Moral Disorder and other stories
by Margaret Atwood
New York: Doubleday, 2006, 225pp., $23.95 hardcover
The Thirteenth Tale
by Diane Setterfield
New York: Atria Books, 2006, 406pp., $26.00, hardcover
The Other Side of You
by Salley Vickers
New York: Farrar, Straus and Giroux, 2007, 262pp., $24.00, hardcover
By Trish Crapo
I admit I’m a hard sell when it comes to short stories. Too often they strike me as truncated—slivers of a narrative, when I want the whole thing. Characters flit in and out of some so quickly, it’s hard to care about them. Yet, when a short story is really working, it can do something to you that a novel, that “big, baggy monster” (to paraphrase Henry James), can never do. It can grab you and transport you to another world in so few pages, it takes your breath away.
Margaret Atwood’s new collection, Moral Disorder and other stories grabbed me that way. The clarity of voice in Atwood’s work has always been the source of her power, and the unnamed first-person narrator of Atwood’s first five stories has a scrappy sense of humor and an unpretentious instinct for survival that yank you into her life from the first paragraph.
“The Headless Horseman” takes place on a car ride as the narrator and her much younger sister return home. On the drive, the sisters piece together the story of a lopsided papier-mâché head the narrator made as part of a Halloween costume when she was thirteen and her sister was two.
“Do you remember the head?” I ask my sister. We’re in her rackety car, driving over to see our mother, who is now very old, and bedridden, and blind.
My sister doesn’t ask, “What head?” She knows what head. “It looked like a pimp,” she says. “With that greaser hair.”
As is so often the case with siblings, the story means different things to each of them. The narrator found the head hilarious and badly made; her sister was genuinely frightened by it. The journey through their childhood ends at their mother’s house, where the narrator thinks:
Now we’re at the door. The persistence of material objects is becoming an amazement to me. It’s the same door—the one I used to go in through, out through, year after year, in my daily clothing or in various outfits and disguises, not thinking at all that I would one day be standing in front of this very same door with my grey-haired little sister. But all doors used regularly are doors to the afterlife.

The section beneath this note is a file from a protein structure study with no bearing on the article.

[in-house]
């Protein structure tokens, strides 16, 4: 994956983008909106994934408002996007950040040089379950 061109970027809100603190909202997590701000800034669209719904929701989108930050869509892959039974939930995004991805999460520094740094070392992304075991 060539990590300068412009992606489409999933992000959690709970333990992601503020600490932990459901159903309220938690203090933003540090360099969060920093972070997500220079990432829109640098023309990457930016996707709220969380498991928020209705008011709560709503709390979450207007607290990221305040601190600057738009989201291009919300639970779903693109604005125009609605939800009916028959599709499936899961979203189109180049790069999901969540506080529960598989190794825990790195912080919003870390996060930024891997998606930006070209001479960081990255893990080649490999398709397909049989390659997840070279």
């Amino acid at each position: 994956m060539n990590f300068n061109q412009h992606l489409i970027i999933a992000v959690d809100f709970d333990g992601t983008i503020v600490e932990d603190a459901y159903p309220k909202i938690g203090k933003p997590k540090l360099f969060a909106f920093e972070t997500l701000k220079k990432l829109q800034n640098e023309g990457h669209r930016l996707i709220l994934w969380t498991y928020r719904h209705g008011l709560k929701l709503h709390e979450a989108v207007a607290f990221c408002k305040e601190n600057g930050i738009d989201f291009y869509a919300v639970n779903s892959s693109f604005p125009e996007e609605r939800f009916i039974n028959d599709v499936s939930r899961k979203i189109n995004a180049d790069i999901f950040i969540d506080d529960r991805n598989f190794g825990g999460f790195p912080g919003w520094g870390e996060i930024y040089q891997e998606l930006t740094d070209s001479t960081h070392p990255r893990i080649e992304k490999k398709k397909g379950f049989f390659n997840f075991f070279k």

It’s this facility Atwood has of arriving at doors to the afterlife by way of simple language that makes her work so stunning.
Later in the collection, Atwood shifts to third-person, and reveals the main character’s name as Nell. While these stories are interesting because of what they add to the tale of Nell and the people close to her, I felt cheated, denied access to the voice I’d been counting on to guide me.
The last two stories recount, in first person, a woman’s experience with her aging parents. They are among the strongest in the book, more introspective in tone. But I felt distracted, trying to determine whether it was Nell I was listening to. It didn’t quite seem so and, adding to my confusion, one of these stories includes a horse named Nell. This wouldn’t have mattered in most collections, but in Moral Disorder, I had come to expect a connection.
In the collection’s last story, “The Boys at the Lab,” a daughter tries to jog her bedridden mother’s memory using photos from an old album. “Do you remember Cam and Ray?” she asks. When her mother admits she does not, the narrator thinks, “The fate of the boys is now up to me.” Cam and Ray belong to the mother’s memory, yet it’s essential that the daughter keep them alive. They jump to life through her words, affirming not only the power of stories but their necessity as well. We need to make sense of experience, even if we have to invent in order to do it. We need stories in order to remember who we are.
The dark mood of Diane Setterfield’s The Thirteenth Tale begins on the book jacket, with its stacks of ill-lit books and raised gold lettering, and continues inside with the marbleized fly-leaves. This luxuriously Gothic tale begins in November and takes place almost entirely in one velvet-draped room in a large, dark manse on the English moors, where Vida Winter, a popular but intensely private writer, has finally decided to tell the truth about her life.